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The Future Of Chargebacks In Digital Payments

As part of doing business online, merchants have found themselves facing an ever-growing adversary…the chargeback. Launched more than forty years ago as a consumer-protection mechanism when credit cards were still in their infancy, these “forced payment reversals” have become a thorn on merchants’ sides. Not to mention a looming threat to their survival.

The chargeback process is when a customer disputes a transaction, usually on e-Commerce purchases. Typically, the customer approaches their card issuer or bank to refund their money. They don’t approach the merchant whom they purchased the item or service from. 

Some of the common reasons why consumers pursue a chargeback are as follows:

  • They never received the product they ordered.
  • They received the product in a damaged state.
  • Their credit card was used without their authorization.
  • They did not recognize the transaction

The Implications Of Chargebacks On Merchants

Chargebacks are most definitely an unpleasant side-effect of doing business online. But a more careful examination proves that it is more than just an annoyance and inconvenience. Chargebacks have the potential to completely derail your finances and ultimately, your business. 

Moreover, although this was originally intended to protect consumers, more consumers are taking advantage of and abusing this process. This is called “friendly fraud”. Friendly fraud, also known as chargeback fraud, is when consumers abuse the chargeback procedure. They abuse it by making a claim for fraud on legitimate purchases, thereby stealing directly from merchants.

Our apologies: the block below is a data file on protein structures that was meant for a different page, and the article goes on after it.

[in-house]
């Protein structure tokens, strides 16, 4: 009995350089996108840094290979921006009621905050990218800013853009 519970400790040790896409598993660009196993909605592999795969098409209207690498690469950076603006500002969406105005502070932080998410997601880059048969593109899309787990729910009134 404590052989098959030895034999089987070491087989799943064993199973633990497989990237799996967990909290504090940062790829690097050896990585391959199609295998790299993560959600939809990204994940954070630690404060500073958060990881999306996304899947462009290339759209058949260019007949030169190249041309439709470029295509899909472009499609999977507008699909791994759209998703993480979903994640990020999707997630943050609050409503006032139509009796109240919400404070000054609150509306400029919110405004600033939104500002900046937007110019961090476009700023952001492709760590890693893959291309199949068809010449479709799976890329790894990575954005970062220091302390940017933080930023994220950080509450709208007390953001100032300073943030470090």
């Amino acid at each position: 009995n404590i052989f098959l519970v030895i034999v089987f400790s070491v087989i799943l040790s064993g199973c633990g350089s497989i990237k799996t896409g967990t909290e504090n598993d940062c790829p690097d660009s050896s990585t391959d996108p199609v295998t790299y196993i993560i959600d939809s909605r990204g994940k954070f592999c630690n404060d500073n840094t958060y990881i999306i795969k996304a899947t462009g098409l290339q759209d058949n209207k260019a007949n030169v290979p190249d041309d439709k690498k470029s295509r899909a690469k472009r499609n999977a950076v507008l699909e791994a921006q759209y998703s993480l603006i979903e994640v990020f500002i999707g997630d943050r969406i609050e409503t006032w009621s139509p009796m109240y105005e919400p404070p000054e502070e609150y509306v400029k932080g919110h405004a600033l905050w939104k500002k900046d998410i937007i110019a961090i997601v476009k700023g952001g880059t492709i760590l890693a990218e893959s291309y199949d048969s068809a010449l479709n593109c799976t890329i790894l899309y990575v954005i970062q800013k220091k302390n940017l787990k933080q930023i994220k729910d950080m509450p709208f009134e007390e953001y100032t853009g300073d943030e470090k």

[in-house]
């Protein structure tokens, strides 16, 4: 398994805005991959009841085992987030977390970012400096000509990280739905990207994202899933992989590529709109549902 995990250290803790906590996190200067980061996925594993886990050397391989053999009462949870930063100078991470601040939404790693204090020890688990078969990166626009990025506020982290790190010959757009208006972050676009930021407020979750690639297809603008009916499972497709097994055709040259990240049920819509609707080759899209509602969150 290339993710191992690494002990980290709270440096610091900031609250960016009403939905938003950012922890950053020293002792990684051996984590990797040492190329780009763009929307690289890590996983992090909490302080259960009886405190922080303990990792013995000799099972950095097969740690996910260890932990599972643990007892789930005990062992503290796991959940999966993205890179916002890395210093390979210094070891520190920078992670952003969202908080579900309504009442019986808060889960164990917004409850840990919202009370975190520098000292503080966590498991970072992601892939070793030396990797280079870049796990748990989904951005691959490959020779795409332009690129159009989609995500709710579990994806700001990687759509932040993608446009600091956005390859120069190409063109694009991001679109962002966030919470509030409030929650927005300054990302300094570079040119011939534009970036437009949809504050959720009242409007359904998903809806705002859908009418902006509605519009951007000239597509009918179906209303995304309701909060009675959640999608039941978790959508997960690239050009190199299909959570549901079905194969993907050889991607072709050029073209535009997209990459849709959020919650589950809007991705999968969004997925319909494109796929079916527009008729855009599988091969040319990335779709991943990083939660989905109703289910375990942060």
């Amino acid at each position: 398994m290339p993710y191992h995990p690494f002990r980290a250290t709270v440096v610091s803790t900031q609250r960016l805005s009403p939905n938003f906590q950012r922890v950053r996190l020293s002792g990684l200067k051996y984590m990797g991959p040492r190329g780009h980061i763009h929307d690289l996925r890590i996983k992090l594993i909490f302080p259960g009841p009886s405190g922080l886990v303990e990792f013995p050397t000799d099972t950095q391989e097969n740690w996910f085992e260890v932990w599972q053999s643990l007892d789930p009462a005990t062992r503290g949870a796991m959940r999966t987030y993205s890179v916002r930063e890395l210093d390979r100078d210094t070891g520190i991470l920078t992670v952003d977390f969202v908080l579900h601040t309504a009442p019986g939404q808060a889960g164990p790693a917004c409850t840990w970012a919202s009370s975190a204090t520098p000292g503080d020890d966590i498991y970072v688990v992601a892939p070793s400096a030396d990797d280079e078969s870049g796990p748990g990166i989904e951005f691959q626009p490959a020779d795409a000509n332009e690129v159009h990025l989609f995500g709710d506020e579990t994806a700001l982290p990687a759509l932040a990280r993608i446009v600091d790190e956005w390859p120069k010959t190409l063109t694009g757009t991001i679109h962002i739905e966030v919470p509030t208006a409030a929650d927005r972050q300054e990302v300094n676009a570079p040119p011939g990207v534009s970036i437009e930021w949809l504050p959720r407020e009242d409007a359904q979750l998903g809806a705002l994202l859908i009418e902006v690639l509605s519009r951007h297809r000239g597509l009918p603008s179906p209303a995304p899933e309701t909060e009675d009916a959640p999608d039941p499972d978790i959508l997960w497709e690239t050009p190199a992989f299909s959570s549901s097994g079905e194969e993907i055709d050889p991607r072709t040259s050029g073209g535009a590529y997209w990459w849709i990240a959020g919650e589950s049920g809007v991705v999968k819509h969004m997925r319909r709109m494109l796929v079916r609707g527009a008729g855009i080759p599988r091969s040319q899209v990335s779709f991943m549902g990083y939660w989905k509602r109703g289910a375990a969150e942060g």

Now let’s look at both the short and long-term repercussions of chargebacks for merchants:

  • For every chargeback filed by the consumer, the merchant is responsible for paying a fee that ranges anywhere between $20 to $100 for every transaction. 
  • If a customer files for a chargeback and keeps the product, not only does that merchant lose the revenue, but also any future revenue that product could have produced. 
  • If the merchant’s chargeback rate goes beyond a predetermined level, outrageous fines in the ballpark of $10,000 can be issued against the merchant. 
  • If the merchant’s chargeback rates continue to surpass the accepted threshold, the acquiring bank will terminate the merchant’s account. Merchants will no longer be able to accept credit payments, which means loss of income. 

Chargebacks are certainly something that cannot be overlooked. 

Raymond Pucci, Director of Merchant Services at Mercator Advisory Group, and the author of the report, “Merchant Chargebacks Are on the Rise Due to Friendly Fraud”, had this to say:

“Merchants are incurring a major pain point dealing with consumer-disputed sales transactions that can lead to chargebacks. This can mean merchants lose not only the sales revenue but also the merchandise and related overhead costs as well,” 

According to this aforementioned report, chargebacks due to friendly fraud are expected to hit $50 billion in 2020. 

On the flipside, another threat following closely behind chargebacks are transactions wrongly declined for suspected fraud. These are known as “false positives”. This is an extreme solution to rising chargeback rates. 

Javelin Strategy and Research has found that almost 15% of cardholders have experienced a false decline, which represents a loss of $118 billion. This diminishes customer loyalty to the card issuer and the merchant.

It’s Time To Take Action

Merchants have the power to radically decrease friendly fraud. To follow a proactive approach, consider offering timely and attentive customer service. Ensure that you always provide products of the highest quality. Monitor all transaction details. If you don’t give customers a reason to complain and issue a chargeback, the chances are high that they won’t. 

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